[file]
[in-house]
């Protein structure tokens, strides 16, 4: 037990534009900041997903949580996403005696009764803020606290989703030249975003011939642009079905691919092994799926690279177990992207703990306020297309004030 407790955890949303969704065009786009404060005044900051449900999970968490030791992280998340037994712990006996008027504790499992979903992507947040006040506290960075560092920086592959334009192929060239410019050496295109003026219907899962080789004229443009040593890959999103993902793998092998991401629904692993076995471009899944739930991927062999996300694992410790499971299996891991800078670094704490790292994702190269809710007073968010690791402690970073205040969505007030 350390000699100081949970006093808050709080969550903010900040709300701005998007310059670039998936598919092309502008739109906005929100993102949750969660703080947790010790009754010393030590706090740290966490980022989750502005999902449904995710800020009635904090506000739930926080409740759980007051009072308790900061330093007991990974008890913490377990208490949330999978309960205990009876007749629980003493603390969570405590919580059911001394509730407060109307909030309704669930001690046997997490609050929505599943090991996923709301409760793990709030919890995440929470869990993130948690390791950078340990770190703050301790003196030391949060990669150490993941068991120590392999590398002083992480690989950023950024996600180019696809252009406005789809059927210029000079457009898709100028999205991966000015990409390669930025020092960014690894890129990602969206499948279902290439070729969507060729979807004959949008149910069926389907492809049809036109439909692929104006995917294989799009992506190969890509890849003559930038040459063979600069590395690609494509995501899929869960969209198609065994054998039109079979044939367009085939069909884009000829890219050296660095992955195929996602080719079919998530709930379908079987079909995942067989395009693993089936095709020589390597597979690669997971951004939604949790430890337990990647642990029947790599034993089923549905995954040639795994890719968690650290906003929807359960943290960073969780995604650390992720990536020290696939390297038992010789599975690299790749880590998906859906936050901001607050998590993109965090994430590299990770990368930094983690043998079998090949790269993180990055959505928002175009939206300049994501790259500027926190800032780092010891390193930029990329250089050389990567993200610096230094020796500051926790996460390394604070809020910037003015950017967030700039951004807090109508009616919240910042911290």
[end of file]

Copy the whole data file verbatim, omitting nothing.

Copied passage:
[in-house]
């Protein structure tokens, strides 16, 4: 037990534009900041997903949580996403005696009764803020606290989703030249975003011939642009079905691919092994799926690279177990992207703990306020297309004030 407790955890949303969704065009786009404060005044900051449900999970968490030791992280998340037994712990006996008027504790499992979903992507947040006040506290960075560092920086592959334009192929060239410019050496295109003026219907899962080789004229443009040593890959999103993902793998092998991401629904692993076995471009899944739930991927062999996300694992410790499971299996891991800078670094704490790292994702190269809710007073968010690791402690970073205040969505007030 350390000699100081949970006093808050709080969550903010900040709300701005998007310059670039998936598919092309502008739109906005929100993102949750969660703080947790010790009754010393030590706090740290966490980022989750502005999902449904995710800020009635904090506000739930926080409740759980007051009072308790900061330093007991990974008890913490377990208490949330999978309960205990009876007749629980003493603390969570405590919580059911001394509730407060109307909030309704669930001690046997997490609050929505599943090991996923709301409760793990709030919890995440929470869990993130948690390791950078340990770190703050301790003196030391949060990669150490993941068991120590392999590398002083992480690989950023950024996600180019696809252009406005789809059927210029000079457009898709100028999205991966000015990409390669930025020092960014690894890129990602969206499948279902290439070729969507060729979807004959949008149910069926389907492809049809036109439909692929104006995917294989799009992506190969890509890849003559930038040459063979600069590395690609494509995501899929869960969209198609065994054998039109079979044939367009085939069909884009000829890219050296660095992955195929996602080719079919998530709930379908079987079909995942067989395009693993089936095709020589390597597979690669997971951004939604949790430890337990990647642990029947790599034993089923549905995954040639795994890719968690650290906003929807359960943290960073969780995604650390992720990536020290696939390297038992010789599975690299790749880590998906859906936050901001607050998590993109965090994430590299990770990368930094983690043998079998090949790269993180990055959505928002175009939206300049994501790259500027926190800032780092010891390193930029990329250089050389990567993200610096230094020796500051926790996460390394604070809020910037003015950017967030700039951004807090109508009616919240910042911290």